Oh my goodness, did you guys hear about the bees that took over Little Italy yesterday??  Apparently, thousands of bees decided to meet up at lunchtime in front of the Italian American Museum on the corner of Mulberry and Grand.  They swarmed a mailbox, completely covering its side.  This leads me to ponder two questions:

1.  Are these flash-mob bees the insect contingent of Improv Everywhere?

2.  What sort of sweet notes would a bee mail to his honey?

It also reminds me that I still haven’t told you about Bowery Bees.  On Sunday, May 8, my photojournalist friend Annie Ling and I went to the Festival of New Ideas for the New City, an incredibly thought-provoking art initiative that brought artists and thinkers together to explore ideas that could shape a new New York.  One of the collaborations was between Anarchy Apiaries, a Hudson Valley apiary run by beekeeper-artist Sam Comfort, and the Bowery Poetry Club, a performing-arts venue founded and run by poet Bob Holman.

After a brief talk on bees, we climbed up to the rooftop of the Bowery Poetry Club for the unveiling of the apiary.  Sam had brought the bees down from Germantown that morning and set up hives so that Bob could start the rooftop apiary Bowery Bees.  Standing amidst the skyscrapers of Manhattan’s East Village, we witnessed the queen bee do her dance.

Even though I was afraid of getting stung, I have to admit it was rather spectacular.  My parents have a large garden in Greece, where they gather olives to make their own olive oil, and I tried to convince my dad he should set up some beehives.  Bee myths play heavily into Greek mythology and Greek literature.  Bee emblems appear in ancient ruins on the Greek islands of Crete and Rhodes.

Bowery Bees honey can be bought at the Bowery Poetry Club, located at 308 Bowery, between Houston and Bleecker.

How do you like the antenna?

Mapping Out Houses of Worship in NYC

24 Mar

Remember the other day when I mentioned that cute little restaurant Penelope?  Well, last Friday Penelope happened to be the opening setting of a New York Times article by Mark Oppenheimer, entitled “Mapping Religious Life in the Five Boroughs, With Shoe Leather and a Web Site.”  The article is about a Texas native named Tony Carnes, who moved to New York to go to The New School, where incidentally I’m enrolled in the MFA program, and who is, according to his website, “exploring the postsecular city.”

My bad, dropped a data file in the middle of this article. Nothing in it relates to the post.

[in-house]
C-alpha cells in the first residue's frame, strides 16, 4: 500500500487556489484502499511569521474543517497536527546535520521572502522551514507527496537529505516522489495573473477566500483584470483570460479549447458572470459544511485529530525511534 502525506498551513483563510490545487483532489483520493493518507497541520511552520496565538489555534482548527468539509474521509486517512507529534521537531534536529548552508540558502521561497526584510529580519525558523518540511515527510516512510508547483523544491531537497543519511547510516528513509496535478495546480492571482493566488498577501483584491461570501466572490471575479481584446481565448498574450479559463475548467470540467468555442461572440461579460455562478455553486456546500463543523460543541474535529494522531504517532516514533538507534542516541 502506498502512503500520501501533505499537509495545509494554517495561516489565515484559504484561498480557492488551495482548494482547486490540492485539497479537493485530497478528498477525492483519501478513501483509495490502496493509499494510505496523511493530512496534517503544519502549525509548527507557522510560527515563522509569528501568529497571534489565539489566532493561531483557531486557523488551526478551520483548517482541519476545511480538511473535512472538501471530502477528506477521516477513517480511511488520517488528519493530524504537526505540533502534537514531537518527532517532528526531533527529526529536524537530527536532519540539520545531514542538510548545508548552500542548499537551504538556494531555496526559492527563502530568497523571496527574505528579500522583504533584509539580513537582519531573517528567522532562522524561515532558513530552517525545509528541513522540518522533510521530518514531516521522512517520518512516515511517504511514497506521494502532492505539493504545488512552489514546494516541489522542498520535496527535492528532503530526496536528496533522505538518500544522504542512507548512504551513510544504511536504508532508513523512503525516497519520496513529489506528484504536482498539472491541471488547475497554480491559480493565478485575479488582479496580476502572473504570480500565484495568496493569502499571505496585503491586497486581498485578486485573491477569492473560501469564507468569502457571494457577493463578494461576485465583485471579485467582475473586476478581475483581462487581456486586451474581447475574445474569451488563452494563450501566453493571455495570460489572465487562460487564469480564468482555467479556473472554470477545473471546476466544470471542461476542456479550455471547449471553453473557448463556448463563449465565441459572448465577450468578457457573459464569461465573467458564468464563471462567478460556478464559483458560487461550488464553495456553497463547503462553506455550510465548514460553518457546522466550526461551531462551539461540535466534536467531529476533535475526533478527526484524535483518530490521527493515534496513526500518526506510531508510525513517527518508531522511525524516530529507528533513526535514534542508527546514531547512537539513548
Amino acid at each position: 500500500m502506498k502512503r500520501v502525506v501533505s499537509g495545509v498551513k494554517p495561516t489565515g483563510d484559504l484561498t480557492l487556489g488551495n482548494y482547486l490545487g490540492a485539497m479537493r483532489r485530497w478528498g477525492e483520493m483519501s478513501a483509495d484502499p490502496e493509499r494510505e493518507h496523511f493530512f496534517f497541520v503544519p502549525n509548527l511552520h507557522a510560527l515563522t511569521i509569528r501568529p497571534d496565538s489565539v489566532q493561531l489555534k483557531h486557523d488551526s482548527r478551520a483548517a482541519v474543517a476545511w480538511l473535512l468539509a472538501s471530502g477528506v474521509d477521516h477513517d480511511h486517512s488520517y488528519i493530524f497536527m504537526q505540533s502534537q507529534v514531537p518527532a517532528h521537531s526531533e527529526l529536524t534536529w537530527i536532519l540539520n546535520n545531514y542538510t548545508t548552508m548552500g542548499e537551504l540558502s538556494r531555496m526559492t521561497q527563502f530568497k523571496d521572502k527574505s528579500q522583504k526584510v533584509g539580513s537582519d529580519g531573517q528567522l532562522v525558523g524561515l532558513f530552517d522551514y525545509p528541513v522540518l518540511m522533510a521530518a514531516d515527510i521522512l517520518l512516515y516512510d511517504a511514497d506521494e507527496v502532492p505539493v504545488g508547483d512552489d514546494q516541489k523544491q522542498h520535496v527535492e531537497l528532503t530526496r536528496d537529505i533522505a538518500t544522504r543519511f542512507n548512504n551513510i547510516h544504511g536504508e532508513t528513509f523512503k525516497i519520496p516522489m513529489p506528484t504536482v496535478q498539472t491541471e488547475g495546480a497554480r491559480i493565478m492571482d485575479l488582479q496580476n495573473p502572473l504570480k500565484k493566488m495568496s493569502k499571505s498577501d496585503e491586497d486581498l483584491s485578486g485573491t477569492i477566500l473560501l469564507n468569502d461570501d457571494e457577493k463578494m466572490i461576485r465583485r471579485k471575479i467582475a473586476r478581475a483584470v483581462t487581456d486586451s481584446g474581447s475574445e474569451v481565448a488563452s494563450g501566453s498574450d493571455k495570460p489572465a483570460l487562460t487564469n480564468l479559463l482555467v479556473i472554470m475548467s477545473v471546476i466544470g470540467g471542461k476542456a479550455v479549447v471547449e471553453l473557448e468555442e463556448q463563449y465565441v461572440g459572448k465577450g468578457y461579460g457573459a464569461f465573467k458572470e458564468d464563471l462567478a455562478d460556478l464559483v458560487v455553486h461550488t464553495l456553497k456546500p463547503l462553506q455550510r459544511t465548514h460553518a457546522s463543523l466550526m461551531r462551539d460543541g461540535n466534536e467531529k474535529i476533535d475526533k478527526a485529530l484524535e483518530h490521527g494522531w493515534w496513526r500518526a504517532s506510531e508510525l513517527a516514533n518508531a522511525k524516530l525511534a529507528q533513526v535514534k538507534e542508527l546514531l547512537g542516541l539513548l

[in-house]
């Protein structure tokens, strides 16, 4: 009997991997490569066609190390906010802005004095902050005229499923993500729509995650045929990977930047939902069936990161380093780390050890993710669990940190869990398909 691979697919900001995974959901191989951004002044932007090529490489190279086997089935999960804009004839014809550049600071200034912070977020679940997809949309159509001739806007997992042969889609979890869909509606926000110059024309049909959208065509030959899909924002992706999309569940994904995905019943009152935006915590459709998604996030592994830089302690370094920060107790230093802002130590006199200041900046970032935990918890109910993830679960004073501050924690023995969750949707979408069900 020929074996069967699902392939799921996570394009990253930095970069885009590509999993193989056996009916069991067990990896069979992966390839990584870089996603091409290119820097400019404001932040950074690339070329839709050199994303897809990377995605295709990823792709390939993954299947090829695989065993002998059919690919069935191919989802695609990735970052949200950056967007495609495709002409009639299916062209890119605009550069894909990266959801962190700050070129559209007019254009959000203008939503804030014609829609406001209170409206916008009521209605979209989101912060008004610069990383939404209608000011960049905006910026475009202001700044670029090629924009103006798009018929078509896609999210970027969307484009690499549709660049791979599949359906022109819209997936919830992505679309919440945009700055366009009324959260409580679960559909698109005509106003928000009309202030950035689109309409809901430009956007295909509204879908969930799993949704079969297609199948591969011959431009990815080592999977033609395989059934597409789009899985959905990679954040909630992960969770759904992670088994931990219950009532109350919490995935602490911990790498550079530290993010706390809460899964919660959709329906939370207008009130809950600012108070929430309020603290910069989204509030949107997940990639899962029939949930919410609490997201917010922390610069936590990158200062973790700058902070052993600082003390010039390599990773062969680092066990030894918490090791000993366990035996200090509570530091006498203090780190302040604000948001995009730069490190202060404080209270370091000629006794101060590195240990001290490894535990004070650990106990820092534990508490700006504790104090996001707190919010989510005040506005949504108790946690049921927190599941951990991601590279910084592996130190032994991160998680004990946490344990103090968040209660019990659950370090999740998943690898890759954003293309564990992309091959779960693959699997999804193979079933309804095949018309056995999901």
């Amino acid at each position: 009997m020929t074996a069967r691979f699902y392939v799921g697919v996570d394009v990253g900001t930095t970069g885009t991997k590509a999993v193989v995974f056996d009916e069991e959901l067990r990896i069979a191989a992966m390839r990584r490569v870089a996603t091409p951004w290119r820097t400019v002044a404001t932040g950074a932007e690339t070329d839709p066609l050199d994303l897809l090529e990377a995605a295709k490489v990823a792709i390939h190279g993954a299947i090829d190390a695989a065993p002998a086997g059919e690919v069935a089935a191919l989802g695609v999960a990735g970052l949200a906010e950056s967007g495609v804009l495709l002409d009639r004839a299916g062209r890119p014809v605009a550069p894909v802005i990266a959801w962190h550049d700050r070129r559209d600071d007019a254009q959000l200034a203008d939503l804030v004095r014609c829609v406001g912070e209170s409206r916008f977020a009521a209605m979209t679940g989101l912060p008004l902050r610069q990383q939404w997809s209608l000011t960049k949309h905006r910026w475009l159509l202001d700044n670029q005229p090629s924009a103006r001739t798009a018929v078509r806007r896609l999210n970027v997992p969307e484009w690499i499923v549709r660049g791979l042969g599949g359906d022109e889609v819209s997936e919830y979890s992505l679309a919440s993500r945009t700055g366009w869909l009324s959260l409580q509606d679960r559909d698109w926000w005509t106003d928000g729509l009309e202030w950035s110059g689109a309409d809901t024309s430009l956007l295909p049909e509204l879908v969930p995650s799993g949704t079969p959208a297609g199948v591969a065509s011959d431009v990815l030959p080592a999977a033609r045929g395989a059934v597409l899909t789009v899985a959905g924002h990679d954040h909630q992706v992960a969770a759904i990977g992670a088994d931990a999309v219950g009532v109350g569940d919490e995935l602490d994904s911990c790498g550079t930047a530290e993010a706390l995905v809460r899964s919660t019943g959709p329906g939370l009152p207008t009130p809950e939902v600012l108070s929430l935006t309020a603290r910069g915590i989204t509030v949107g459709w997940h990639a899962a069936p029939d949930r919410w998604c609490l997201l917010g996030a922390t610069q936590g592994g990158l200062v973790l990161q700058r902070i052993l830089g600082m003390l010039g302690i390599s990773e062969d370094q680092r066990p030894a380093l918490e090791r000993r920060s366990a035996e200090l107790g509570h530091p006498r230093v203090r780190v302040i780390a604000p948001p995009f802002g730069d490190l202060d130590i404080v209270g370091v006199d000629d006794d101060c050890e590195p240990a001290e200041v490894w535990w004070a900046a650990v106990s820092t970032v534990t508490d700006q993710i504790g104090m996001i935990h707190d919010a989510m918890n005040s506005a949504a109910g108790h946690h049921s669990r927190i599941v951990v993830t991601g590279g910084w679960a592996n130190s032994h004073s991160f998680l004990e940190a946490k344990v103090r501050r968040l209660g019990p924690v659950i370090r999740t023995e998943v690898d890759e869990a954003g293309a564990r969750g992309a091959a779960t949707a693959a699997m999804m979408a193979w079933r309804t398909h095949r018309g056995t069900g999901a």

He’s mapping out every house of worship in the five boroughs of New York.  My immediate thought was: there are so many churches that make use of school auditoriums, bars, and ballrooms — how will he find those churches, if he’s driving around looking for church signs?  Well, apparently Carnes hears about those by word of mouth.

But he isn’t just mapping the city out.  He and his colleagues are telling stories.  Stories such as:

“The youth of Bethany Baptist Church put together a modestware fashion show in Jamaica, Queens called ‘A World of Difference.’ They follow a long tradition of fashion shows in African American churches.” —Fashion in Church, Jamaica, Queens

“Under the searing sun and stench of roadside garbage, a teenage Hispanic girl carrying a baby boy comes out of a door next to a church. Her tousled hair looked like she’d been up all night. The baby’s unwashed face was smeared with dirt; a diaper was the only thing covering his bare skin.” — Girl Power in Flatbush

“What church would get rid of its pews to make more room for feeding the poor? Surely, wouldn’t the pastor resign, the elders stomp out in exasperation, and the members hastily decamp for a properly pewed church? All that didn’t happen at a Lower East Side church ten years ago when it did just that…” —East Village church threw out its pews to make room for the poor

If you want to know about Greek Orthodox churches and Greek Pentecostal, there’s also an article posted on the census the nonprofit took in Astoria.

I love the way Carnes and his nonprofit organization are uniting houses of worship.  In a way, it’s kind of a blend of the way Burnside Writers Collective gives community and voice to people of varied Christian background (head’s up: check out my church hopping column tomorrow!) and Asphalt Eden illustrates various New York church’s unique personalities by listing events.

In another way, it reminds me of the exciting and noble work the Endangered Language Alliance, headed up by Dan Kaufman, Bob Holman, and Juliette Blevins, is doing, mapping out endangered languages in New York and working to preserve them.

For more on Carnes’ “Journey thru NYC religions” visit http://www.nycreligion.info.